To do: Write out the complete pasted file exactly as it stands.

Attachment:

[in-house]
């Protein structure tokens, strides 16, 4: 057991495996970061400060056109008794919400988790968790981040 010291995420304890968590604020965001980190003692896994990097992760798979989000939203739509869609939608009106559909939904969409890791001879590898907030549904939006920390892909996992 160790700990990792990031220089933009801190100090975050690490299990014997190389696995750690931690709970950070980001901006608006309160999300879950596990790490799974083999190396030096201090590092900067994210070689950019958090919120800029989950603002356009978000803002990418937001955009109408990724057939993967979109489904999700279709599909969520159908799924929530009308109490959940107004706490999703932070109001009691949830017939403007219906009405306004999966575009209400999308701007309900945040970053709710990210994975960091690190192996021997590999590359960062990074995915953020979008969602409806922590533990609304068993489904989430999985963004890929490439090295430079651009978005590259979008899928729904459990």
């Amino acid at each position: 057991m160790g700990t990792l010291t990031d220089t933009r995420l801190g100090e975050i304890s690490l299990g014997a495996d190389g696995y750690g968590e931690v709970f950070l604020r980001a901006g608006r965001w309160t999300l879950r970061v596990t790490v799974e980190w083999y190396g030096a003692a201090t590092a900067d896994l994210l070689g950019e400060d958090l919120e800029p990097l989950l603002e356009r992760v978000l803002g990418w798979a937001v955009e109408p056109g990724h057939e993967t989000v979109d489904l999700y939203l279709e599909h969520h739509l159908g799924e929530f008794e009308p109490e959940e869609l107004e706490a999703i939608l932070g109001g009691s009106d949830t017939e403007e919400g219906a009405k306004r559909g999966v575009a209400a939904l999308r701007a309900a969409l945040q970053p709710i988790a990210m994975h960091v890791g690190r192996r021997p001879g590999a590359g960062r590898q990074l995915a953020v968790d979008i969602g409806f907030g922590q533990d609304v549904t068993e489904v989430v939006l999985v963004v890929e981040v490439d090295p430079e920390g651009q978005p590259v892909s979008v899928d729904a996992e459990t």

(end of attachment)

[in-house]
């Protein structure tokens, strides 16, 4: 057991495996970061400060056109008794919400988790968790981040 010291995420304890968590604020965001980190003692896994990097992760798979989000939203739509869609939608009106559909939904969409890791001879590898907030549904939006920390892909996992 160790700990990792990031220089933009801190100090975050690490299990014997190389696995750690931690709970950070980001901006608006309160999300879950596990790490799974083999190396030096201090590092900067994210070689950019958090919120800029989950603002356009978000803002990418937001955009109408990724057939993967979109489904999700279709599909969520159908799924929530009308109490959940107004706490999703932070109001009691949830017939403007219906009405306004999966575009209400999308701007309900945040970053709710990210994975960091690190192996021997590999590359960062990074995915953020979008969602409806922590533990609304068993489904989430999985963004890929490439090295430079651009978005590259979008899928729904459990």
């Amino acid at each position: 057991m160790g700990t990792l010291t990031d220089t933009r995420l801190g100090e975050i304890s690490l299990g014997a495996d190389g696995y750690g968590e931690v709970f950070l604020r980001a901006g608006r965001w309160t999300l879950r970061v596990t790490v799974e980190w083999y190396g030096a003692a201090t590092a900067d896994l994210l070689g950019e400060d958090l919120e800029p990097l989950l603002e356009r992760v978000l803002g990418w798979a937001v955009e109408p056109g990724h057939e993967t989000v979109d489904l999700y939203l279709e599909h969520h739509l159908g799924e929530f008794e009308p109490e959940e869609l107004e706490a999703i939608l932070g109001g009691s009106d949830t017939e403007e919400g219906a009405k306004r559909g999966v575009a209400a939904l999308r701007a309900a969409l945040q970053p709710i988790a990210m994975h960091v890791g690190r192996r021997p001879g590999a590359g960062r590898q990074l995915a953020v968790d979008i969602g409806f907030g922590q533990d609304v549904t068993e489904v989430v939006l999985v963004v890929e981040v490439d090295p430079e920390g651009q978005p590259v892909s979008v899928d729904a996992e459990t």